Obama's Nobel Prize and the Jewish Mom

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You love Obama? You hate Obama?

No matter if you are blazing blue or raring-to-go red, we can all agree that it was extremely strange to nominate the new US president for the Nobel Peace Prize after less than two weeks in office (the deadline for nominations was February 1st.)

And this strange decision based on, apparently, nothing more than Obama’s sincere yet absolutely unfulfilled desire to bring peace to the world, has sparked a flurry of funny emails to my inbox. Featuring lines like:

“My neighbor has always wanted to write a novel. After Barack Obama’s Peace Prize, she’s hopeful she might be up for the Nobel Prize for Literature!”

Or, my personal favorite:

“I’ve been trying to balance my checkbook for years. Now I’m thinking I’ve got a good chance at winning the Nobel Prize for Economics!”

(watch what Saturday Night Live has to say on this matter…)

Should somebody win the Nobel Prize simply for the desire to do something?

How ridiculous can you get?

But after chuckling at and forwarding a few emails, I gave it some thought and I realized something…

I realized that Heaven has at least one thing in the common with the Nobel Prize Committee. Because G-d also rewards us for the mere but sincere desire to do the right thing.

In fact, a Jewish mother’s job, more than anything else, is to instill that ratson, that urgent desire to do good, in her children.

For years, my parenting teacher, Rabbanit Talia Helfer, drilled into our heads the following 1st Law of Jewish Parenting:

Contrary to popular belief, your job as a Jewish mom is not to enforce rules- to demand that your son studies Torah every day of summer vacation. Or to pounce if your daughter forgets to say a blessing before biting into that peach. Or to badger your son until he rolls out of bed in order to go to synagogue on Shabbat morning.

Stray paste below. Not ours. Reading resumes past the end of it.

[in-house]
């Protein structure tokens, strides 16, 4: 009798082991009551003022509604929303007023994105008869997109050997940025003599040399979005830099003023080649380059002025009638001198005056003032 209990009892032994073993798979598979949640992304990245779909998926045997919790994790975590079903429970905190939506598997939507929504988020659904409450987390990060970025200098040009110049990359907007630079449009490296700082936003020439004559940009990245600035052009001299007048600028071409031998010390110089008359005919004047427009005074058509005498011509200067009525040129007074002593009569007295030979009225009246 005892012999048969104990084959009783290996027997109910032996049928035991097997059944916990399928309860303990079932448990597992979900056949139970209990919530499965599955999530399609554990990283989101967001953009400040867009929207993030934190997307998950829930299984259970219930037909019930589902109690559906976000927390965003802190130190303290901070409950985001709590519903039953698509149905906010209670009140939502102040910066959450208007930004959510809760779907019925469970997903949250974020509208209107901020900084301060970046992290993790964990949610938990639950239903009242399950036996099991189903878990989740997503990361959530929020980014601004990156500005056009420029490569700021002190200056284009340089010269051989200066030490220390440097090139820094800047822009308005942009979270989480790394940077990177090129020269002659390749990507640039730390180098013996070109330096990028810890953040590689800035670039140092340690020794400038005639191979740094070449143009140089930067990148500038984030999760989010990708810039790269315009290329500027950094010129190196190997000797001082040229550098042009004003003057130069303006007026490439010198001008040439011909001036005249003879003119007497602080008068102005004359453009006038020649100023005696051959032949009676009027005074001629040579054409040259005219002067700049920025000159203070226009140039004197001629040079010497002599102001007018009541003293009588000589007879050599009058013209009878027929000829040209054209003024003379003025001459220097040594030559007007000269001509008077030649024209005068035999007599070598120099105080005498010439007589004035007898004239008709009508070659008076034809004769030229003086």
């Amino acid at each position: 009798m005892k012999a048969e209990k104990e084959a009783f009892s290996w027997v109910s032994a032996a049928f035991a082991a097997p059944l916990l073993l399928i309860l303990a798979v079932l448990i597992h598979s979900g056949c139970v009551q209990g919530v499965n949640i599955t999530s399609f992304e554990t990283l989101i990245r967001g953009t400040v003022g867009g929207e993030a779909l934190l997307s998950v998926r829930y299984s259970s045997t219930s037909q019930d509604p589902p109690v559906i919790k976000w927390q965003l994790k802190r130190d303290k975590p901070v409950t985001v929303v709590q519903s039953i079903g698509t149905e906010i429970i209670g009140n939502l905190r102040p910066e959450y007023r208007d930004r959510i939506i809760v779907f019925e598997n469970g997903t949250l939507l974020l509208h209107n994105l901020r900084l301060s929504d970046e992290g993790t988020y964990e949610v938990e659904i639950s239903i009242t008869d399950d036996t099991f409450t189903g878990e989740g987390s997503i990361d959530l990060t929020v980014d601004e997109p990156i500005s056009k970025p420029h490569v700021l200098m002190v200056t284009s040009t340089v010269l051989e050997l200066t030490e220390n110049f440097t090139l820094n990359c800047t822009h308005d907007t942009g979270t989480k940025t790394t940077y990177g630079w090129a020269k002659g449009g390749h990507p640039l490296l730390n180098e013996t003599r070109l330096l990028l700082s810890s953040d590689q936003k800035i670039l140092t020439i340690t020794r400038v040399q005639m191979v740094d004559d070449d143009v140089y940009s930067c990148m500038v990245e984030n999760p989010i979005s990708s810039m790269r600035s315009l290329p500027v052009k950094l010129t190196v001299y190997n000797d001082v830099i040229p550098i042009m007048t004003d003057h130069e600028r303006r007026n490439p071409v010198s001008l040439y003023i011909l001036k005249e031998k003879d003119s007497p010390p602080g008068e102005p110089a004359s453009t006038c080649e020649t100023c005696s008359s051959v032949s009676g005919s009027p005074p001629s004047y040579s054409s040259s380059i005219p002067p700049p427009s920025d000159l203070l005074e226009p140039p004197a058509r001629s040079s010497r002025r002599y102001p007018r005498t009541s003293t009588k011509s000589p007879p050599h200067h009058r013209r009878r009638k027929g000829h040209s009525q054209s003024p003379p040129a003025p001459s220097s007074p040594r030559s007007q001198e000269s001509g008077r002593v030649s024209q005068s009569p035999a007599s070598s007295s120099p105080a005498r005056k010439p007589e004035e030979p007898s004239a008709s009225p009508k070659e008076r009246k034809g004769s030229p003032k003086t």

Our primary job is, rather, to make sure that our children will love to do the mitzvoth, even if they aren’t yet necessarily doing the mitzvoth.

But what if your child isn’t living up to the religious standards that you would expect? Every single 3-year-old in your entire neighborhood is reciting blessings over food without being reminded, and your 11-year-old just pops food into his mouth without even a shadow of mumble?

What should you do? Rabbanit Talia taught us: Turn the other way. BELIEVE IN YOUR CHILD! And do everything within your power to make that mitzvah irresistibly sweet for him. Give a chocolate chip for every blessing your son says out loud. Stick a star on the chart leading to a new soccer ball. Act out a dramatic story about the angel created with every single blessing uttered from a Jew’s mouth.

If we do our job correctly, our children will ultimately run to do the mitzvoth just like we used to dash down the street when the Good Humor Truck rang its bell promising something cold and sweet and absolutely irresistible.

And G-d willing, this burning desire to do good will energize our children for the rest of their lives—until they are chasing after mitzvoth hand in hand with their own children and grandchildren.

One comment

  1. Beautiful thoughts! Thank you!

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